"Don't take this for granite."
- David Pengelly
The Pengelly Double and Single Dip is the only race I've heard of that gives out growlers instead of t-shirts. It's because you're going to need it.
|2013 Pengelly Double Dip Races, 10 Years Old and Not Getting any Easier|
The Double Dip is a half marathon that covers ground on both Mount Sentinel and University Mountain. Also, there's that little matter of a 2700 ft. elevation gain.
The Single Dip, which I ran, is a 10K that starts with a short run to a steep climb up the face of Mount Sentinel. The view of Missoula is beautiful, but you have to get there first.
I was nervous enough about this race that the night before it I actually had the thought, "I could just not go." But I had registered and worked pretty damn hard, so I was going. This was going to be my bragging rights race. I'd never run it before and had no time goals. My goals were this: finish the race and don't fall down.
Sam and I got to the starting area on a sunny and bright Saturday morning. I have a bad time psyching myself out so I thought, "Crap, it's gonna be too hot, I should have worn shorts," and "Good Lord, everyone here is in really good shape." A woman walked past me in a sports bra and shorts while I hugged my new growler and hoped to get through this.
The Dip races are smaller than a typical road race because we're insane and also because the Double is capped at 200 runners. So when we lined up I was suspiciously close to the front. Before I knew it, the gun fired and we were off.
I ran to the base of Sentinel too fast, always my problem. But I more than ate up time on the power hike up the trail. I could hear the wind and the sound of people breathing hard. One of the runners had a watch that talked; it told her (and everyone nearby) the distance and current pace. Most of us were quiet, concentrating on the grade of the trail and our next step. The guy behind me tripped and fell and we all paused to help. He dusted off his knees and laughed.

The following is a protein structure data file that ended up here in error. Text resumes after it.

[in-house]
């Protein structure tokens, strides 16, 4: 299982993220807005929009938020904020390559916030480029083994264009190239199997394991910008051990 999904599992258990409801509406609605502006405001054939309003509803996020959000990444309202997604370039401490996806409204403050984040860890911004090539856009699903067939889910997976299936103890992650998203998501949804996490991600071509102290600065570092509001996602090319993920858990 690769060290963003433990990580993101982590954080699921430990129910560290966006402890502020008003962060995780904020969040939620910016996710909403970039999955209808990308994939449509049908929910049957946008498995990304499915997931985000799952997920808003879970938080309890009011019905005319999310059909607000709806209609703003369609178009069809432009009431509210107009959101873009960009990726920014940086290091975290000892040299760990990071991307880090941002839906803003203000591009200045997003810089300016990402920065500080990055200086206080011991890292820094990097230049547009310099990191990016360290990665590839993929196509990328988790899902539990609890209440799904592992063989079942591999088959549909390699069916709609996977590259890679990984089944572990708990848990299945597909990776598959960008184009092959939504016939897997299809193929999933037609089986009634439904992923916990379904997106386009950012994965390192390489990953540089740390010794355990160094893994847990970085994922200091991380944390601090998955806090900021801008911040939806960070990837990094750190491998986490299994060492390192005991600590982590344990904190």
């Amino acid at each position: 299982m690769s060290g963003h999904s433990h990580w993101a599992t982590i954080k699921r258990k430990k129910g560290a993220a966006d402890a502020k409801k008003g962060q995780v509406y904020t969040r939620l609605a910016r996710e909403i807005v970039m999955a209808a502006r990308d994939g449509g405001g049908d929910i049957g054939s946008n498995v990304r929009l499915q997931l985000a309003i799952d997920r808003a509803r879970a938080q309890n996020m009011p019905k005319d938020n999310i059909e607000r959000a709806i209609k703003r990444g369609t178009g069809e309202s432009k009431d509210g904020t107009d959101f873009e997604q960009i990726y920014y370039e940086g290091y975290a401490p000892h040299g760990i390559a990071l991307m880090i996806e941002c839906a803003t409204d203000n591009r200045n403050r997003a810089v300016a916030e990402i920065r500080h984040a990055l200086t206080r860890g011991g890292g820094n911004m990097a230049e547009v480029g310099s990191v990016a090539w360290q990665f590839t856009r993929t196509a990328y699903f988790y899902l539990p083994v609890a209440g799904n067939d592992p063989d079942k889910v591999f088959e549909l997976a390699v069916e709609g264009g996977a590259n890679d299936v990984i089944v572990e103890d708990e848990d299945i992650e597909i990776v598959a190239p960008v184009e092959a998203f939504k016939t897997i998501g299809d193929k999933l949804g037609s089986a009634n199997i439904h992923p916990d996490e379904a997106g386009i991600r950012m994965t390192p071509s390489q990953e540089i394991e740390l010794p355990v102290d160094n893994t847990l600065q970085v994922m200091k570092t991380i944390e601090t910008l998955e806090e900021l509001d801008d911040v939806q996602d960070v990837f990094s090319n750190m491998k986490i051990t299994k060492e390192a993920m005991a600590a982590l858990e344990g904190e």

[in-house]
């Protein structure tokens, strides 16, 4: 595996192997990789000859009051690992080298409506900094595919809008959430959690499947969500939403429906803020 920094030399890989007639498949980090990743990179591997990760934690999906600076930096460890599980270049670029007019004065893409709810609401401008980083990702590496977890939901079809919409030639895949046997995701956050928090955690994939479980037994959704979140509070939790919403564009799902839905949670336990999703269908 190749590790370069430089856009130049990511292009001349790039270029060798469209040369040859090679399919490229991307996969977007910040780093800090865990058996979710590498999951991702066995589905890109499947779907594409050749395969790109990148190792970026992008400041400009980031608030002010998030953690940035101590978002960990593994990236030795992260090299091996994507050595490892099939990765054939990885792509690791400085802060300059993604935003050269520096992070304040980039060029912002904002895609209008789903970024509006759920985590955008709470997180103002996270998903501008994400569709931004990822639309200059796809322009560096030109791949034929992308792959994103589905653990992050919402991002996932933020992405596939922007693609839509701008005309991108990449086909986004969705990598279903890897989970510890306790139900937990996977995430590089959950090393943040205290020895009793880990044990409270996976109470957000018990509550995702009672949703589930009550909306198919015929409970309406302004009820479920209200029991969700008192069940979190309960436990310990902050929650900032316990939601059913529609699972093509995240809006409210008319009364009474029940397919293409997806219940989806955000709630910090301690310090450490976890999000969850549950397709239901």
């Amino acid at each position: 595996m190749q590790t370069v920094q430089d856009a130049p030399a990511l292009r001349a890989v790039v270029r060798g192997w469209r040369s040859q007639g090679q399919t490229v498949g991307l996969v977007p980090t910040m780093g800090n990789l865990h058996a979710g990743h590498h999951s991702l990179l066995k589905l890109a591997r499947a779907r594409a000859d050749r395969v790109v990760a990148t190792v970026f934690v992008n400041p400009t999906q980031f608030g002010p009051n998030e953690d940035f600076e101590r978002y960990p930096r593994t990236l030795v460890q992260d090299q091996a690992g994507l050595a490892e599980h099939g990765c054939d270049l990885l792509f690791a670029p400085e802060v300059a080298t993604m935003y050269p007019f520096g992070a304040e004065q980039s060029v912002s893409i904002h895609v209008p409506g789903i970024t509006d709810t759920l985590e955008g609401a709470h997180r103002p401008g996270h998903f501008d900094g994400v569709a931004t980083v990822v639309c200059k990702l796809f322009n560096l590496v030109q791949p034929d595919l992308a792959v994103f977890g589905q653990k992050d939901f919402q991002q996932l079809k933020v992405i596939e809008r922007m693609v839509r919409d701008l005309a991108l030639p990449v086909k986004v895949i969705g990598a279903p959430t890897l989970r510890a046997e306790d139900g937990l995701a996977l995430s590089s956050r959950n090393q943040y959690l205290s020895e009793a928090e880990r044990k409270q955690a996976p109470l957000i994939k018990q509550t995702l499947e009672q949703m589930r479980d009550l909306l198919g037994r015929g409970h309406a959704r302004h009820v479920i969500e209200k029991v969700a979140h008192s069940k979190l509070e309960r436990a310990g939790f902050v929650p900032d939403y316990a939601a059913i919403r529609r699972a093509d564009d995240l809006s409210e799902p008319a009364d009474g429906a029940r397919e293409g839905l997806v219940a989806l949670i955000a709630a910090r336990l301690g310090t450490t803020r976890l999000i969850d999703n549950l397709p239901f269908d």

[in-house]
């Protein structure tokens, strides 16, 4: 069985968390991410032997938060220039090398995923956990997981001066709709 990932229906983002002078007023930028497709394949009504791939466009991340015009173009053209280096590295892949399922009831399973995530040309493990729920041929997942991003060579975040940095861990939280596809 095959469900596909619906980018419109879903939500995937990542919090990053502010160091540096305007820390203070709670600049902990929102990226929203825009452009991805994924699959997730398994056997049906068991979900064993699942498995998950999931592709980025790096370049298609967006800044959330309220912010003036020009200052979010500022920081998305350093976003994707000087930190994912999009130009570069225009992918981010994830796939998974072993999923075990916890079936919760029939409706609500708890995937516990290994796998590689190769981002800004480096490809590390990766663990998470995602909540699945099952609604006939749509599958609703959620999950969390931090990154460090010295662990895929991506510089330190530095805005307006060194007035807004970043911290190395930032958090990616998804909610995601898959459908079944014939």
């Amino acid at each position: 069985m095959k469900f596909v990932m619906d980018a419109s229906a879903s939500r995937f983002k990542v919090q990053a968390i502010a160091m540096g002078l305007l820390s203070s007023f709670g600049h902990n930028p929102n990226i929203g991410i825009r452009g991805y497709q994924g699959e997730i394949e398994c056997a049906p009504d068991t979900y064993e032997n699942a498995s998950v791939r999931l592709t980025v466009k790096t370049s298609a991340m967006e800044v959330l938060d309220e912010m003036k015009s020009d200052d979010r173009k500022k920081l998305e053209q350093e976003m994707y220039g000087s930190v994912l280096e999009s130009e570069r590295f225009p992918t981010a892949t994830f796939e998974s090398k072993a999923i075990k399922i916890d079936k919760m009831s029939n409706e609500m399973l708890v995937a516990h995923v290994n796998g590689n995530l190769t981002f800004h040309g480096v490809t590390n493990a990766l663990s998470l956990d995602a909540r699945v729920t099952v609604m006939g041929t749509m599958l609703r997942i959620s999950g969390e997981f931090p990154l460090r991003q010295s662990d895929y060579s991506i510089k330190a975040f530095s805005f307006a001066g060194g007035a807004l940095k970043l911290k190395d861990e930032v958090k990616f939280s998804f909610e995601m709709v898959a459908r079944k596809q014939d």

Once we made the turn that would take us to the fire road and the longer trek down the mountain, people sped up. They started talking, laughing. The volunteers pointed us in the right direction and cheered. I thought, "Okay, that was the hard part. Just five miles left to go and I didn't have a heart attack. This is good."
I tripped on a rock, but stayed on my feet. I reached the rolling fire road that cuts a downward diagonal across Sentinel and there were butterflies on the trail.
This was the point where I finally hit my zone. My nerves were gone and in its place was overwhelming gratitude. I get to live here and I get to do this. This is why I run.
I tried to remember everything. The way the breeze felt and the happy look of the volunteers at the water station. On the final downhill I learned the funny, half scary feeling of "controlled falling."
When I got off the trail, it felt weird being on a road again. The breeze dissipated and I got hot. It slowed me down a little, but I didn't mind. When I got to the last hundred yards, I was spent. It was a good race.
|Closing in on the finish|
The Pengelly Double and Single Dip honors David Pengelly, an accomplished climber and fellow Missoulian who passed away in 2003. I like to think that his favorite saying, etched into a rock on the Pengelly Ridge Trail, was about gratitude.
I was grateful to run this race and for those few miles where I could stop taking it all so seriously. I was grateful that I only tripped once and that the volunteers told us exactly which way to go because I worry about getting lost. I'm grateful for the people that make these races happen. And I'm grateful for the growler, which Sam has enjoyed very much.
|The growler is mine, the beer is for Sam|